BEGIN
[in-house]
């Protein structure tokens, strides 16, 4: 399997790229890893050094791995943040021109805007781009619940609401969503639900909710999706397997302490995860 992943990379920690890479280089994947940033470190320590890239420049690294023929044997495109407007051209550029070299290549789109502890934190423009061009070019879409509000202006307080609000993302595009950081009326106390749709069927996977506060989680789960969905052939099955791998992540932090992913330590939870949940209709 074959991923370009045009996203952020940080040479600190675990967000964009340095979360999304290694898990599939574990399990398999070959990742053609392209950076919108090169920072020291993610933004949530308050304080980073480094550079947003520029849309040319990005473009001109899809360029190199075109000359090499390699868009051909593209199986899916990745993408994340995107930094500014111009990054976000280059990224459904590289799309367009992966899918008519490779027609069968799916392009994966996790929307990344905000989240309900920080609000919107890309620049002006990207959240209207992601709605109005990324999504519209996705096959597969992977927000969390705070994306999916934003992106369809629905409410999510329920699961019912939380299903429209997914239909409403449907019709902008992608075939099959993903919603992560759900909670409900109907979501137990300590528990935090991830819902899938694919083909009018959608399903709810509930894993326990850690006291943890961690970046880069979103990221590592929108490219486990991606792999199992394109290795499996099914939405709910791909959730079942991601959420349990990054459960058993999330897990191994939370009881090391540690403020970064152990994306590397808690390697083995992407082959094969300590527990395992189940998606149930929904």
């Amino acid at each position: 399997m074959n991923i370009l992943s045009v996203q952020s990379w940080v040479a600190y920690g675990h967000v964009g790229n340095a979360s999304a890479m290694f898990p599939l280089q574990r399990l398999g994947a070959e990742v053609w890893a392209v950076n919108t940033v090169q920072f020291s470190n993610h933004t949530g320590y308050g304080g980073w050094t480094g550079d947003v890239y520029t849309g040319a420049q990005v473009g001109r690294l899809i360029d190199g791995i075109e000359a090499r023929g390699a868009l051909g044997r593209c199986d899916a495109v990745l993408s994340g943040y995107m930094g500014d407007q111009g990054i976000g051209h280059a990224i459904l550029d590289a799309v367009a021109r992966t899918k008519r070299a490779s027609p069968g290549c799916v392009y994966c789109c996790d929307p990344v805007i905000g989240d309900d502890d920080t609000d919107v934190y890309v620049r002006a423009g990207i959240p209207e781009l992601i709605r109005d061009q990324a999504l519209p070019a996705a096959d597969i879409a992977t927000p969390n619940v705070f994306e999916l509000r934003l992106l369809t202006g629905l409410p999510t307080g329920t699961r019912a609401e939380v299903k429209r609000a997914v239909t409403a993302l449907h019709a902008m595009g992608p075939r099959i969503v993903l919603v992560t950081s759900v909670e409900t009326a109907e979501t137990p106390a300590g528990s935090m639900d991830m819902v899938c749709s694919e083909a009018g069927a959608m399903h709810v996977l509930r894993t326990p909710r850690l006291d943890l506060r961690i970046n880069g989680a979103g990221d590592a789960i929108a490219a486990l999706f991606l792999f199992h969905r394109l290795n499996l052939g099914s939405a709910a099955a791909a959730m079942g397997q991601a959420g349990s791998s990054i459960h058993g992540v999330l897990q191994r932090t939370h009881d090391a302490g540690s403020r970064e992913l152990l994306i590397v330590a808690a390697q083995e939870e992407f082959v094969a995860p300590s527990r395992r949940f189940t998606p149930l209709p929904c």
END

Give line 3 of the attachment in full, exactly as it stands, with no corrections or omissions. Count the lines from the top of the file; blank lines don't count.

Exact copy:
């Amino acid at each position: 399997m074959n991923i370009l992943s045009v996203q952020s990379w940080v040479a600190y920690g675990h967000v964009g790229n340095a979360s999304a890479m290694f898990p599939l280089q574990r399990l398999g994947a070959e990742v053609w890893a392209v950076n919108t940033v090169q920072f020291s470190n993610h933004t949530g320590y308050g304080g980073w050094t480094g550079d947003v890239y520029t849309g040319a420049q990005v473009g001109r690294l899809i360029d190199g791995i075109e000359a090499r023929g390699a868009l051909g044997r593209c199986d899916a495109v990745l993408s994340g943040y995107m930094g500014d407007q111009g990054i976000g051209h280059a990224i459904l550029d590289a799309v367009a021109r992966t899918k008519r070299a490779s027609p069968g290549c799916v392009y994966c789109c996790d929307p990344v805007i905000g989240d309900d502890d920080t609000d919107v934190y890309v620049r002006a423009g990207i959240p209207e781009l992601i709605r109005d061009q990324a999504l519209p070019a996705a096959d597969i879409a992977t927000p969390n619940v705070f994306e999916l509000r934003l992106l369809t202006g629905l409410p999510t307080g329920t699961r019912a609401e939380v299903k429209r609000a997914v239909t409403a993302l449907h019709a902008m595009g992608p075939r099959i969503v993903l919603v992560t950081s759900v909670e409900t009326a109907e979501t137990p106390a300590g528990s935090m639900d991830m819902v899938c749709s694919e083909a009018g069927a959608m399903h709810v996977l509930r894993t326990p909710r850690l006291d943890l506060r961690i970046n880069g989680a979103g990221d590592a789960i929108a490219a486990l999706f991606l792999f199992h969905r394109l290795n499996l052939g099914s939405a709910a099955a791909a959730m079942g397997q991601a959420g349990s791998s990054i459960h058993g992540v999330l897990q191994r932090t939370h009881d090391a302490g540690s403020r970064e992913l152990l994306i590397v330590a808690a390697q083995e939870e992407f082959v094969a995860p300590s527990r395992r949940f189940t998606p149930l209709p929904c």